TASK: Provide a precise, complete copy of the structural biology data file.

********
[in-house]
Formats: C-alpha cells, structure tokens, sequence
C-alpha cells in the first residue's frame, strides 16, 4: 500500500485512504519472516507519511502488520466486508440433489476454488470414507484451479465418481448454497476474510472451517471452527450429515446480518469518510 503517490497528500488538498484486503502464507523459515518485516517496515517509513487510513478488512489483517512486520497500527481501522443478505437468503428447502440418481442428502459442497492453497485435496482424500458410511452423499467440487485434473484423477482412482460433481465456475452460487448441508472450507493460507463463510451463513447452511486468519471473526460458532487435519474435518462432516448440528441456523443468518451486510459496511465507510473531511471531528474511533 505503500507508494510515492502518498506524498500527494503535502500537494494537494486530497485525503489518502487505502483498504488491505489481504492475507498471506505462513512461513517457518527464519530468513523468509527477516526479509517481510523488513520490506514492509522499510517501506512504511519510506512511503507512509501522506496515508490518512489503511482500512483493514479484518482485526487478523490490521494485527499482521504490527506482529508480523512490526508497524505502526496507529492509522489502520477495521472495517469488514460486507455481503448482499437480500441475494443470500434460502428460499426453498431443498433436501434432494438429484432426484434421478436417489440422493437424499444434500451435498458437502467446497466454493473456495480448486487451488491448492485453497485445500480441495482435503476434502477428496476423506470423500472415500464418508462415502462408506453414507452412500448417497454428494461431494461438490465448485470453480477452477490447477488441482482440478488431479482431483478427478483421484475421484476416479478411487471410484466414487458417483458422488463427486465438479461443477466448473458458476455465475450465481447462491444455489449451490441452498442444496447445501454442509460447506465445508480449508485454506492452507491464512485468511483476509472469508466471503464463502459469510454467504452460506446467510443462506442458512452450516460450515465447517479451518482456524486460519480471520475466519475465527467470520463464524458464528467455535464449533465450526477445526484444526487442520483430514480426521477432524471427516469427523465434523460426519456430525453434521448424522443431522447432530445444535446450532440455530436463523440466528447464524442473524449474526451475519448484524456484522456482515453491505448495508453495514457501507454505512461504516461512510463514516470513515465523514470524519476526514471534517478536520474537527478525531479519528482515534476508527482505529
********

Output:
[in-house]
Formats: C-alpha cells, structure tokens, sequence
C-alpha cells in the first residue's frame, strides 16, 4: 500500500485512504519472516507519511502488520466486508440433489476454488470414507484451479465418481448454497476474510472451517471452527450429515446480518469518510 503517490497528500488538498484486503502464507523459515518485516517496515517509513487510513478488512489483517512486520497500527481501522443478505437468503428447502440418481442428502459442497492453497485435496482424500458410511452423499467440487485434473484423477482412482460433481465456475452460487448441508472450507493460507463463510451463513447452511486468519471473526460458532487435519474435518462432516448440528441456523443468518451486510459496511465507510473531511471531528474511533 505503500507508494510515492502518498506524498500527494503535502500537494494537494486530497485525503489518502487505502483498504488491505489481504492475507498471506505462513512461513517457518527464519530468513523468509527477516526479509517481510523488513520490506514492509522499510517501506512504511519510506512511503507512509501522506496515508490518512489503511482500512483493514479484518482485526487478523490490521494485527499482521504490527506482529508480523512490526508497524505502526496507529492509522489502520477495521472495517469488514460486507455481503448482499437480500441475494443470500434460502428460499426453498431443498433436501434432494438429484432426484434421478436417489440422493437424499444434500451435498458437502467446497466454493473456495480448486487451488491448492485453497485445500480441495482435503476434502477428496476423506470423500472415500464418508462415502462408506453414507452412500448417497454428494461431494461438490465448485470453480477452477490447477488441482482440478488431479482431483478427478483421484475421484476416479478411487471410484466414487458417483458422488463427486465438479461443477466448473458458476455465475450465481447462491444455489449451490441452498442444496447445501454442509460447506465445508480449508485454506492452507491464512485468511483476509472469508466471503464463502459469510454467504452460506446467510443462506442458512452450516460450515465447517479451518482456524486460519480471520475466519475465527467470520463464524458464528467455535464449533465450526477445526484444526487442520483430514480426521477432524471427516469427523465434523460426519456430525453434521448424522443431522447432530445444535446450532440455530436463523440466528447464524442473524449474526451475519448484524456484522456482515453491505448495508453495514457501507454505512461504516461512510463514516470513515465523514470524519476526514471534517478536520474537527478525531479519528482515534476508527482505529